Traders work on the floor of the New York Stock Exchange (NYSE) in New York, United States, December 2, 2021.
Brendan McDermid | Reuters
Over the coming week, the market will focus on fourth quarter earnings, which should show stronger earnings growth for economically sensitive stocks than for tech names.
The earnings period could test a theory that value and cyclicals should outperform tech stocks. It will also be a time when investors will get a first-hand look at how companies are managing inflation, which rose 7% on an annualized basis in the last month of 2021, as measured by the index. consumer prices.
“Earnings are expected to hit 20% year-over-year earnings growth. Companies are likely to beat that … and hit 25% to 30%,” said Jonathan Golub, chief US equity strategist at Credit. Swiss.
“It’s totally skewed with around 20% of the market – the cyclical sectors of energy, materials, industrials, discretionary – together expected to grow 95% to 100%,” he added. “Everyone is supposed to do better than technology.”
According to Golub estimates, the S&P technology sector should increase its profits by only 11%.
“Energy, materials, industrials, these old economy companies should be generating much better earnings growth and not just now,” but over the next few quarters, he said.
The materials sector should see its profits increase by 62% and industrials by 52%. Energy earnings will be up sharply since posting negative numbers last year. Consumer Discretionary, less Internet Retail, is expected to post earnings growth of 33.9%. Financials, although also considered cyclical stocks, are expected to post earnings up just 2%.
“When you have inflation at these levels, there are companies that naturally gain and others that don’t. Those are the companies that are the biggest beneficiaries of inflation. It’s an inflation story,” he said. Golub said. “When you look at where the excitement is in the market, you shouldn’t be looking at tech companies. They’re not bad with 10% growth this year. That’s good, but others are doing well much better.”
Earnings forecast revisions also favored cyclical sectors, Golub said. Growth estimates for cyclicals are up 9.5% since September, but earnings estimates for the tech sector are down 1.6%.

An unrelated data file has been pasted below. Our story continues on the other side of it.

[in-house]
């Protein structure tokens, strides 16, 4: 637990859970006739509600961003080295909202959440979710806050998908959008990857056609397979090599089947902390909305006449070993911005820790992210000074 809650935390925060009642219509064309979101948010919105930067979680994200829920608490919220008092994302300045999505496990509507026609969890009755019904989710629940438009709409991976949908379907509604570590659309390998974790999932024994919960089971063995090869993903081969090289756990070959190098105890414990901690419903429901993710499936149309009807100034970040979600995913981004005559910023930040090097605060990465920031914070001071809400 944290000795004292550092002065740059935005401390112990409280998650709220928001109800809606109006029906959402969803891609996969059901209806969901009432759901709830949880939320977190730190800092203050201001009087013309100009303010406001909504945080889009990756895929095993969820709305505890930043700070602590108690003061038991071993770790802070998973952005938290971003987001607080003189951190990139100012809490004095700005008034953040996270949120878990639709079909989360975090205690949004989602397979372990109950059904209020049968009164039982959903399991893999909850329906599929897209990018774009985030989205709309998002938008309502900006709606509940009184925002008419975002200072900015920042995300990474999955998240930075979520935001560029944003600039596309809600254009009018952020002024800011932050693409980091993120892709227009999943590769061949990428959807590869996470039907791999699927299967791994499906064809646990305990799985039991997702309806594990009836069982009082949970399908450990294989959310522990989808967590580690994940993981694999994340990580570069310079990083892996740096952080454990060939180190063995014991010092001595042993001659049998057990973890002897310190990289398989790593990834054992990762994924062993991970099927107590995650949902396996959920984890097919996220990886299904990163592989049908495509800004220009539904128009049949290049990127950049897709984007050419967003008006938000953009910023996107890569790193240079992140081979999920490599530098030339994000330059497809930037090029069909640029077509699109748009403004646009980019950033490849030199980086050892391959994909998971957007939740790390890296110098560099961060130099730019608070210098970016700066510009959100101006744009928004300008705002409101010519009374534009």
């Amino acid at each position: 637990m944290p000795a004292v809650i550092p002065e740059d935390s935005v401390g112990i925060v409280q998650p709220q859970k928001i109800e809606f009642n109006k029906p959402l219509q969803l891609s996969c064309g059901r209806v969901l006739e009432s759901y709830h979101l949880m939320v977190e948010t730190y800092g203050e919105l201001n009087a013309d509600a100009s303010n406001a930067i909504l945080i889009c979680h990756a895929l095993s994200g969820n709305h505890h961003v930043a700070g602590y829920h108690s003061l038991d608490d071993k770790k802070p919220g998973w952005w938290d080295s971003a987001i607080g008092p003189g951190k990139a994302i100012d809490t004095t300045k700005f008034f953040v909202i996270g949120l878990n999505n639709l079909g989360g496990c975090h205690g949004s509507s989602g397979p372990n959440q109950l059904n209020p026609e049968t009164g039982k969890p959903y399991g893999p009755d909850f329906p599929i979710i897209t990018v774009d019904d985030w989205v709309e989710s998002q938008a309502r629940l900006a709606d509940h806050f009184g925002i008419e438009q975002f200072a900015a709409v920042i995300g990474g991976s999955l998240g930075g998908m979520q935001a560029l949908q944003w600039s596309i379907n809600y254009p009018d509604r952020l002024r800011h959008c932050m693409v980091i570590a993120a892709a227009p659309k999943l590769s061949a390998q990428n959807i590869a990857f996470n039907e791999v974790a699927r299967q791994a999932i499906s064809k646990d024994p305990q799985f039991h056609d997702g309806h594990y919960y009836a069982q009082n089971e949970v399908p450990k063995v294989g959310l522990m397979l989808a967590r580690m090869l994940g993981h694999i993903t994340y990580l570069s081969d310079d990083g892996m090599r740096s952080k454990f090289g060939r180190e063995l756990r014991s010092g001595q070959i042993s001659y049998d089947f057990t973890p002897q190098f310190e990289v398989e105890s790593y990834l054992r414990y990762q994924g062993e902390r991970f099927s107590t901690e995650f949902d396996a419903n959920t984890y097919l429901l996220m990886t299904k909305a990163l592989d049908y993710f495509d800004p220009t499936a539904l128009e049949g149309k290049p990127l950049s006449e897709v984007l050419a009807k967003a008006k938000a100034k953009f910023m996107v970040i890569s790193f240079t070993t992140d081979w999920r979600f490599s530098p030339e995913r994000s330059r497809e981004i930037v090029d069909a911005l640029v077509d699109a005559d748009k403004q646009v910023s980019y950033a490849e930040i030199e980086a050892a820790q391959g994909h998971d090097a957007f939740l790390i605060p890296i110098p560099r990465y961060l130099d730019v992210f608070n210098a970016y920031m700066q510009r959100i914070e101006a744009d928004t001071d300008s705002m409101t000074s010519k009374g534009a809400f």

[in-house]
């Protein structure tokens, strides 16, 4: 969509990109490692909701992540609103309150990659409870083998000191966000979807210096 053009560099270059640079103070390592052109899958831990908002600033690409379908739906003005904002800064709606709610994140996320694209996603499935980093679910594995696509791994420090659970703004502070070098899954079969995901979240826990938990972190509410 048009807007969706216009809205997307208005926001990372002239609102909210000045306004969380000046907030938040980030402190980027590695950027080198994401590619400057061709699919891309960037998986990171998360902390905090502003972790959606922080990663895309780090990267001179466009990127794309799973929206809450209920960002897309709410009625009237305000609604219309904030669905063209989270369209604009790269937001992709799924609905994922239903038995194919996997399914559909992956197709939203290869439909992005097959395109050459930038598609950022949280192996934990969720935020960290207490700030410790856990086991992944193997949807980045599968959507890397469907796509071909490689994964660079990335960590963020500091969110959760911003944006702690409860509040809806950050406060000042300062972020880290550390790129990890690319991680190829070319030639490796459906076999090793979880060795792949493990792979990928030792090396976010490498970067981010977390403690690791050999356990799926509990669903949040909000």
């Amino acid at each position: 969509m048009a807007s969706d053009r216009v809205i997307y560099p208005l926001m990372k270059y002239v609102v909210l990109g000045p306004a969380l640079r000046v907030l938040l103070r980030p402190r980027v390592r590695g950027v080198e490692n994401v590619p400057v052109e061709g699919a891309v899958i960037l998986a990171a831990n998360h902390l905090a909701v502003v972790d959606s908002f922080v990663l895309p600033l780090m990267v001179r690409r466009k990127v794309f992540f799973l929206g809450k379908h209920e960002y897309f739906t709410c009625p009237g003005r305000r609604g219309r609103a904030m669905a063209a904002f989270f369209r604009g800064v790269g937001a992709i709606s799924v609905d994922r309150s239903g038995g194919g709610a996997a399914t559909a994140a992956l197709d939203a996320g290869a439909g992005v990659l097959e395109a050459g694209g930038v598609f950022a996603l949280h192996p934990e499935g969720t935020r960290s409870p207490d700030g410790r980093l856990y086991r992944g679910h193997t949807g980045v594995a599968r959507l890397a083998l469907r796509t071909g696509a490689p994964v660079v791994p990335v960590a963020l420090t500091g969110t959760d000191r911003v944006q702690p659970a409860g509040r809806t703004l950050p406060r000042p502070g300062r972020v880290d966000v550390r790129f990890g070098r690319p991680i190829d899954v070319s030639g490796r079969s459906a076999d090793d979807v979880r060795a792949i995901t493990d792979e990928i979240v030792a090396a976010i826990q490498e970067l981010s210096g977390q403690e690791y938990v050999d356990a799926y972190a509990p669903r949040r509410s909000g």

Several major banks reported on Friday, and earnings season is getting busier in the week ahead with a range of sectors. Financial services, like Goldman Sachs, Travelers and Bank of America are reporting, as are Netflix and consumer brand giant Procter & Gamble. There are also results from transportation companies including JB Hunt Transport Services, United Airlines and Union Pacific.
While Citigroup, Wells Fargo and JPMorgan beat estimates when they reported on Friday, their stock performance was mixed. JPMorgan fell more than 6% on Friday on its disappointing outlook, which included a warning about wage inflation headwinds.
“I think we’re going to get real clarity from a lot of industrial and cyclical type companies, and if they’re able to weather the price pressures and the supply chain issues, and I think the ones that are well managed will be fine,” said Steve Sosnick. , chief strategist at Interactive Brokers.
Sosnick said he expects the tech to remain tied to any sharp moves in the 10-year Treasury, which was around 1.77% on Friday, below its recent high of 1.8%.
The 10-year yield, which rises when bonds sell, rose sharply early in the year as the Federal Reserve reiterated its hawkish stance. The central bank revealed that it discussed shrinking its balance sheet at its December meeting. This could potentially add further policy tightening, from a Fed that is already planning three interest rate hikes this year.
Technology performed better than Industrials and Materials, which were each down around 1% for the week. Technology was down about 0.6% for the week, and it also outperformed financials, which slid 1.3%.
The Nasdaq was down about 1% for the week on Friday afternoon, while the S&P 500 was down 0.8%.
The Treasury market could be a little quieter in the week ahead, with markets closed on Monday for Martin Luther King Jr. Day.
Wells Fargo’s Michael Schumacher said Fed officials have now entered the quiet period ahead of their Jan. 25-26 meeting.
“The 10 years and 30 years [Treasury] auctions are away. It seems to us that the big catalysts happened in the short term. We think it will be quiet next week,” Schumacher said. “I guess the 10-year-olds are sitting. It’s at least a respite for equities.”
There are a few economic reports on the calendar, including the Empire State Fed Industry Survey on Tuesday and the Philadelphia Fed Manufacturing Survey on Thursday. Existing home sales are also reported on Thursday.
Sosnick expects the volatility to continue and the technology to remain under fire. “I think what we’re seeing is that growth at any cost comes down to growth at a reasonable price,” he said.
Calendar for the coming week
Markets closed for Martin Luther King Jr. Day
Earnings: Goldman Sachs, Charles Schwab, Bank of New York Mellon, Truist Financial, JB Hunt Transport, Interactive Brokers
8:30 a.m. Empire State making
10:00 a.m. NAHB survey
4:00 p.m. ICT data
Earnings: Bank of America, Procter & Gamble, UnitedHealth, US Bancorp, Morgan Stanley, Alcoa, United Airlines, Discover Financial, FNB, Fastenal, Citizens Financial, Prologis, State Street, Comerica
8:30 a.m. Start of housing
8:30 a.m. Survey of business leaders
Earnings: Netflix, Travelers, Union Pacific, American Airlines, Baker Hughes, Fifth Third, Intuitive Surgical, Northern Trust, CSX, Regions Financial, PPG Industries
8:30 a.m. First unemployment registrations
8:30 a.m. Philadelphia Fed Manufacturing
10:00 a.m. Existing home sales
Earnings: Schlumberger, Ally Financial, Huntington Bancshares